Bilibid hospital has no showers, uses drums instead

Aika Rey

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Bilibid hospital has no showers, uses drums instead

LeAnne Jazul

'One hour in the morning and afternoon, parang buhos-buhos lang,' says Ernesto Tamayo, prison hospital director for health services, on time inmates have to shower


MANILA, Philippines – Inmates at one of the wards at the New Bilibid Prison Hospital have no showers. Instead, they only use drums filled with water to take a bath.

“Sa ‘min sa Ward 3, one hour in the morning, one hour in the afternoon [mag-shower]. Lacking ang tubig. Sa Ward 3 sa ospital, walang shower doon,” said graft convict Jose Galario Jr, a former mayor of Valencia City, Bukidnon, on Thursday, September 12. 

(In Ward 3, we only have one hour in the morning, one hour in the afternoon to shower. We lack water. In Ward 3 of the hospital, there are no showers.)

Asked by Senate blue ribbon committee chair Richard Gordon during the 5th Senate hearing on the Good Conduct Time Allowance (GCTA) law to confirm the statement, Bilibid Hospital director for health services Ernesto Tamayo answered in the affirmative. (READ: ‘Palpak!’ Ill-prepared BuCor list wrongly grants GCTA to Janet Napoles)

“Tama po. Drums, your honor. One hour in the morning and afternoon, parang buhos-buhos lang,” Tamayo said. (That’s right. They are using drums. One hour in the morning and afternoon, they just pour the water.)

Galario said he would give the Bilibid hospital a failing mark for sanitation.

Tamayo added that the hospital is being “condemned” by international bodies such as the United Nations for its current condition. The Bilibid Hospital is categorized merely as an “infirmary,” he said, because it is not up to par with international standards.


According to Tamayo, the penitentiary hospital has 500 beds but has only 8 doctors.

“We cannot do a major operation, like mga saksakan (stab wounds). We can only do first aid…Then we transfer them to a government hospital, sa Ospital ng Muntinlupa (to Muntinlupa Public Hospital).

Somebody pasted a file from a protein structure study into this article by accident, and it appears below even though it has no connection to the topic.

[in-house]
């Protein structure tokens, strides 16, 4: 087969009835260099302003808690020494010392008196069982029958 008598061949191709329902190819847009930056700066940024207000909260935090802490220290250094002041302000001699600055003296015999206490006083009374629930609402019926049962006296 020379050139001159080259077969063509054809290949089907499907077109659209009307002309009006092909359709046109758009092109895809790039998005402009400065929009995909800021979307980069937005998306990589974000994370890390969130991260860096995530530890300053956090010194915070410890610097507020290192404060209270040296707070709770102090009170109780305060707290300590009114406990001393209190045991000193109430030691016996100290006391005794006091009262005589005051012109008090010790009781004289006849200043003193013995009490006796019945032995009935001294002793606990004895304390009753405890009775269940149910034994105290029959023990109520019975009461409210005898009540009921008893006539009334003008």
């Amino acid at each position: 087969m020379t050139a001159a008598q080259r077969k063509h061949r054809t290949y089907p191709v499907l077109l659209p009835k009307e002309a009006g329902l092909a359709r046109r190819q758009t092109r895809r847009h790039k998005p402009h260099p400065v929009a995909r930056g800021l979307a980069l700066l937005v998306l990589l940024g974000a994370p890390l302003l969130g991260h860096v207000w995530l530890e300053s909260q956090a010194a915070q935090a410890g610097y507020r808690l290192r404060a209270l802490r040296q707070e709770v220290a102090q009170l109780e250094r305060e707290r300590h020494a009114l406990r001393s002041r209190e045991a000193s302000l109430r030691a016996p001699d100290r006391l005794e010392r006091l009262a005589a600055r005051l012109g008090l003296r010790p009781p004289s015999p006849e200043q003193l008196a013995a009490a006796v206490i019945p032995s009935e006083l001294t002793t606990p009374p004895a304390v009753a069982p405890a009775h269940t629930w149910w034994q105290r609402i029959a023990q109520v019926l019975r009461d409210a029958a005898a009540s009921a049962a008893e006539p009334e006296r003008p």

Acting Bureau of Corrections (BuCor) chief Melvin Ramon Buenafe on Thursday also said the root problem lies in the lack of facilities.

“The facilities itself is inadequate that’s why comforts like this or the basics, we can’t say that these are adequate,” Buenafe said.

Apart from sanitation, another problem inside the prison is food.

At the hearing, Senator Christopher “Bong” Go said an inmate at the minimum security informed him how unpleasant food is at the state penitentiary.

“May lumapit sa ‘kin na preso at meron siyang sinumbong na sinusuhulan siya ng P800 para hindi magreklamo sa kinakain araw-araw. Di ‘nya raw masikmura ‘yung pinapakain sa kanila,” Go said.

(An inmate told me that somebody is offering him P800 in exchange for not complaining about the food they eat every day. The inmate said that he couldn’t take what’s fed them.)

Buenafe said that this is the first time he heard of such claim.

Asked whether Bilibid is trying to be self-sustaining, Buenafe said no.

Gordon asked: “Can Ihawig [Prison and Penal Farm] plant for the whole bureau?”

In response, Buenafe said: “We will try. Target is sustenance.”


At the hearing, the new BuCor chief seemed to be more concerned with the capital outlay that the prisons need.

Buenafe said the state penitentiary needs more facilities to institute segregation of convicts, whether they fall under minimum or maximum security.

He added that BuCor needs more equipment such as tracking devices.

“We need support very badly, modernong (modern) equipment, monitoring devices for every inmate or PDL (person deprived of liberty) that is incarcerated so that we can track even if we allow them to undergo activities related to reformation programs,” Buenafe said.

The acting prisons chief also raised the need for manpower, and the creation of a module that will focus particularly on maintaining prisons. (READ: Heinous crime convicts still entitled to lesser GCTA – Guevarra)

“We need to infuse new blood and train them appropriately…We need to come up with a program of instruction that is really fitted to be detailed in this kind of institution and environment they are going to face,” Buenafe said. –

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Aika Rey

Aika Rey is a business reporter for Rappler. She covered the Senate of the Philippines before fully diving into numbers and companies. Got tips? Find her on Twitter at @reyaika or shoot her an email at